In fact, Calwell did not refer in Parliament to two men called Wong. The full quotation is:
"The [deportation] policy which I have just mentioned relates to evacuees who came to Australia during the war. This Chinese is said to have been here for twenty years, and obviously, therefore, is not a wartime evacuee. Speaking generally, I think there is some claim for him to be regarded as a resident of Australia, and I have no doubt his certificate can be extended from time to time as it has been extended in the past. An error may have been made in his case. The gentleman's name is Wong. There are many Wongs in the Chinese community, but I have to say — and I am sure that the Honourable Member for Balaclava will not mind me doing so — that "two Wongs do not make a White"."
(Commonwealth Parliamentary Debates, 2 December 1947)
In his 1978 biography of Calwell, Colm Kiernan wrote: "Was Calwell a racist? All Australians who upheld the White Australia policy were racist in the sense that they upheld a policy which discriminated against coloured migrants... Calwell never denied the discriminatory reality of the laws: 'It is true that a measure of discrimination on racial grounds is exercised in the administration of our immigration policy.' But he did not consider himself to be superior to any Asian." Calwell also said in Parliament: "I have no racial animosity." Kiernan further says: "Calwell had many friends among the Chinese community in Melbourne. This would have been impossible if he had been prejudiced against them. Anthony Wang, the first Chinese councillor of the City of Melbourne, has acknowledged Calwell's support and friendship. He liked the Chinese people so much that he learnt Mandarin in which language he could converse."
Kiernan is correct to observe that until the 1950s virtually all Australians supported the White Australian policy, that Calwell's views were entirely within the political mainstream at that time, and Calwell believed himself to be free of personal prejudice against people of other races. This is reflected by Calwell's comments in his 1972 memoirs, Be Just and Fear Not, in which he made it clear that he maintained his view that non-European people should not be allowed to settle in Australia. He wrote: "I am proud of my white skin, just as a Chinese is proud of his yellow skin, a Japanese of his brown skin, and the Indians of their various hues from black to coffee-coloured. Anybody who is not proud of his race is not a man at all. And any man who tries to stigmatize the Australian community as racist because they want to preserve this country for the white race is doing our nation great harm... I reject, in conscience, the idea that Australia should or ever can become a multi-racial society and survive."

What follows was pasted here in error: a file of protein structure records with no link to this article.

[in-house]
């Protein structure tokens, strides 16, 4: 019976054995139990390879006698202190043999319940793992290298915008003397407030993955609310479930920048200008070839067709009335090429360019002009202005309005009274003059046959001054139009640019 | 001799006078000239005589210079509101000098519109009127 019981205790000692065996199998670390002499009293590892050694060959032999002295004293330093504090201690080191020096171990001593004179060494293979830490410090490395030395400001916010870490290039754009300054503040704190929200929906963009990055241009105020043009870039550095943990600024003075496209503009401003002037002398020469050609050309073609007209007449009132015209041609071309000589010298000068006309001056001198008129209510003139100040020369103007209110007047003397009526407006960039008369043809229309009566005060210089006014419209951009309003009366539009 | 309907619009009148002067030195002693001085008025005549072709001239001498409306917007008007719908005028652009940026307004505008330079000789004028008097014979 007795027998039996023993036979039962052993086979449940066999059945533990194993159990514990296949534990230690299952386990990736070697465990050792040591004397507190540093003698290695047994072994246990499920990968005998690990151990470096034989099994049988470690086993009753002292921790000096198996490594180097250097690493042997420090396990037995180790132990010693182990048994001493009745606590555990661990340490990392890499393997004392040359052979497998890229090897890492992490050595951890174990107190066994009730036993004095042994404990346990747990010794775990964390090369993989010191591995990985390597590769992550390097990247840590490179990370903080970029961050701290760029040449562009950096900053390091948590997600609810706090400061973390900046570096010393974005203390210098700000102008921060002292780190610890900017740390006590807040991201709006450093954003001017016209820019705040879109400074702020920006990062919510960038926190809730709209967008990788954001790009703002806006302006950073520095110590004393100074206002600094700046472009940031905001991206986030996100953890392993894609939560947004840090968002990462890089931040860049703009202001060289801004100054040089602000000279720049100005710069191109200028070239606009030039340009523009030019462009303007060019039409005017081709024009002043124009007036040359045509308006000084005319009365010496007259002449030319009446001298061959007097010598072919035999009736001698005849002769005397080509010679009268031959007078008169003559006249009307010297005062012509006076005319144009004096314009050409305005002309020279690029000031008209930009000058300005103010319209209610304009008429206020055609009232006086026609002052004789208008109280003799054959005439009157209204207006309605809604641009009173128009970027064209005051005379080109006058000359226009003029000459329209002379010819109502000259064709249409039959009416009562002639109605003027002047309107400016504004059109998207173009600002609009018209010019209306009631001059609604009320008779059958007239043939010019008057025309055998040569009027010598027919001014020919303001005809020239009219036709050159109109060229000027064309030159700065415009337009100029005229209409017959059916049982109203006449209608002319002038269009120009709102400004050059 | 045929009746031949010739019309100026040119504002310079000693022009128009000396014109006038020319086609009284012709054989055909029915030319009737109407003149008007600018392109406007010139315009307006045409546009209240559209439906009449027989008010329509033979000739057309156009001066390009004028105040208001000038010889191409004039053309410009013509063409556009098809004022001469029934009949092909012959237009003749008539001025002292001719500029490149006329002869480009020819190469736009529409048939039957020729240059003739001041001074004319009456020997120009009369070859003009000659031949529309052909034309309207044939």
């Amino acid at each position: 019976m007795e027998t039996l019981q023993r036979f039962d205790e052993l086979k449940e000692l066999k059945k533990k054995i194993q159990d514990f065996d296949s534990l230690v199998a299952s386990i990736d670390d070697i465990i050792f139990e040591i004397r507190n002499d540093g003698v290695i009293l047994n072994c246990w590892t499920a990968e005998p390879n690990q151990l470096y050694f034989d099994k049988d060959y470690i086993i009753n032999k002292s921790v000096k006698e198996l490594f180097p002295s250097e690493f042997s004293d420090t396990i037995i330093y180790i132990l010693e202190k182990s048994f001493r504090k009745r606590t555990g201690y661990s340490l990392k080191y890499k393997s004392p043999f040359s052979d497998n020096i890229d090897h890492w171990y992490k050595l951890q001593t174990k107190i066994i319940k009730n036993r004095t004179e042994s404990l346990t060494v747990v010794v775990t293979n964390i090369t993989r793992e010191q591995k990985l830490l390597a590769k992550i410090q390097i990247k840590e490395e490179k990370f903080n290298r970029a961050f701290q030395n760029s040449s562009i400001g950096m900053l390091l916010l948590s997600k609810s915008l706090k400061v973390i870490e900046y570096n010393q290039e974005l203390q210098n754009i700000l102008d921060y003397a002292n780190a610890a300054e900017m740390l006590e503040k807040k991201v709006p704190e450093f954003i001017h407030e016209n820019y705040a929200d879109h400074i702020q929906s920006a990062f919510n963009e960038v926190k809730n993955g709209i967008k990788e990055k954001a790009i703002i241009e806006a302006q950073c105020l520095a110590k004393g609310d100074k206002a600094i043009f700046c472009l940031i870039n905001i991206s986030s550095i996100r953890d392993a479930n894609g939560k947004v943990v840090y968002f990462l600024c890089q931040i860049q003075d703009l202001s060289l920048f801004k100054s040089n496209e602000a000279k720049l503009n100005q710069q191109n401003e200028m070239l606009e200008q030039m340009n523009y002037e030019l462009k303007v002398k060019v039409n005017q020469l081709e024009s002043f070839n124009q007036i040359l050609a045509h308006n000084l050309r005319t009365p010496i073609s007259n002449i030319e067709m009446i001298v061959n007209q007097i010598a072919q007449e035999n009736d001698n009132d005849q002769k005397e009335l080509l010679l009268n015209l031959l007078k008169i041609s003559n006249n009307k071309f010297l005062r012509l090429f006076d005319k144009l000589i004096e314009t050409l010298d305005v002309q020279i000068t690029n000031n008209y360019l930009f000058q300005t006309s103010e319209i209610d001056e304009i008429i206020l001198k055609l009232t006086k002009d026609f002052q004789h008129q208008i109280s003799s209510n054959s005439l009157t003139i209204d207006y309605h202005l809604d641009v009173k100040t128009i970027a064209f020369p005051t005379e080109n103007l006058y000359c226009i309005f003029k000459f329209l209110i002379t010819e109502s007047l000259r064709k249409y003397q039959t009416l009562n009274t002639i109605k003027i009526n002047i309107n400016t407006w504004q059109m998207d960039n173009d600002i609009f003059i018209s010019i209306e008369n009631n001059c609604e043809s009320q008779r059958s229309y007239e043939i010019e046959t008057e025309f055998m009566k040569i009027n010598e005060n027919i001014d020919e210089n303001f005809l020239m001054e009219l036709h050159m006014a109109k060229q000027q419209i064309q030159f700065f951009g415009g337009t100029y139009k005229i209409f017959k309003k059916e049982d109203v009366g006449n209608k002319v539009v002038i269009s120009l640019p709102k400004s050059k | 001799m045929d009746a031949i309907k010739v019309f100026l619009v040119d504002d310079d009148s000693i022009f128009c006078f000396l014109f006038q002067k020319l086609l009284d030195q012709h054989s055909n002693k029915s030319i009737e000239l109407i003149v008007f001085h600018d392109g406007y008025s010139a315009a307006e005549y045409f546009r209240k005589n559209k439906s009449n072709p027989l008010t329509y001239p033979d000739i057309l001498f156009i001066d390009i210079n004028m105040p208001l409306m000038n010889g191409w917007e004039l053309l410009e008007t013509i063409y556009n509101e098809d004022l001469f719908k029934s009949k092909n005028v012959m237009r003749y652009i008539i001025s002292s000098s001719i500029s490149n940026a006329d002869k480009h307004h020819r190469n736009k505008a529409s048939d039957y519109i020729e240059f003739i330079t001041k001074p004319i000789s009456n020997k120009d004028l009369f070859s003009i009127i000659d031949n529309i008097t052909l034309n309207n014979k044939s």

Calwell's attitude to Indigenous Australians should also be considered. In his memoirs he wrote. "If any people are homeless in Australia today, it is the Aboriginals, They are the only non-European descended people to whom we owe any debt. Some day, I hope, we will do justice to them."
- Val Noone, Hidden Ireland in Victoria , Ballarat Heritage Services, 2012, p. 116
- http://adbonline.anu.edu.au/biogs/A130385b.htm G. Freudenberg, 'Calwell, Arthur Augustus', in Australian Dictionary of Biography
- J. Franklin, 'Calwell, Catholicism and the origins of multicultural Australia', 2009.
- [The Whitlam Government 1972-1975 by Gough Whitlam
- "Digital Collections - Books - Item 1: Mr. Calwell and the Faceless Men". Nla.gov.au. Retrieved 2012-02-26.
- Edinburgh, Duke of (1844 - 1900) — Australian Dictionary of Biography
- Failed assassin Peter Kocan wins top literary award — The Australian
- Gavin Souter, Acts of Parliament, 1988, p. 456
- Calwell, Arthur Augustus (1972). Be just and fear not. Hawthorn, Victoria: Lloyd O'Neil Pty Ltd. ISBN 0-85550-352-1.
- Commonwealth Parliamentary Debates, House of Representatives, 1st Session, 18th Parliament, 3rd Period, vol.195, 2 December 1947, p.2948.
- Colm Kiernan, Calwell, 132.
- Kiernan, 133. Kiernan's reference for this is Commonwealth Parliamentary Debates, 6 October 1948.
- Kiernan, Calwell, 135. Kiernan's references for Wang's comment is "telephone converstion with the author, 18 February 1976." There was in fact no Melbourne City Councillor called Anthony Wang. Presumably Kiernan is referring to David Wang, a leading Chinese-Australian businessman and City Councillor from 1969 to 1978.
- Calwell, Be Just and Fear Not, 117
- Calwell, Be Just and Fear Not, 116
- The Minister for Information, Mr. A.A. Calwell, 18 April 1947, archived from the original on 5 April 2012
H. V. Evatt
|Leader of the Opposition
|New office||Minister for Immigration
|Parliament of Australia|
|Member for Melbourne
1940 – 1972
|Father of the House of Representatives
1971 – 1972
|Party political offices|
H. V. Evatt
|Deputy Leader of the Australian Labor Party
1951 – 1960
|Leader of the Australian Labor Party
1960 – 1967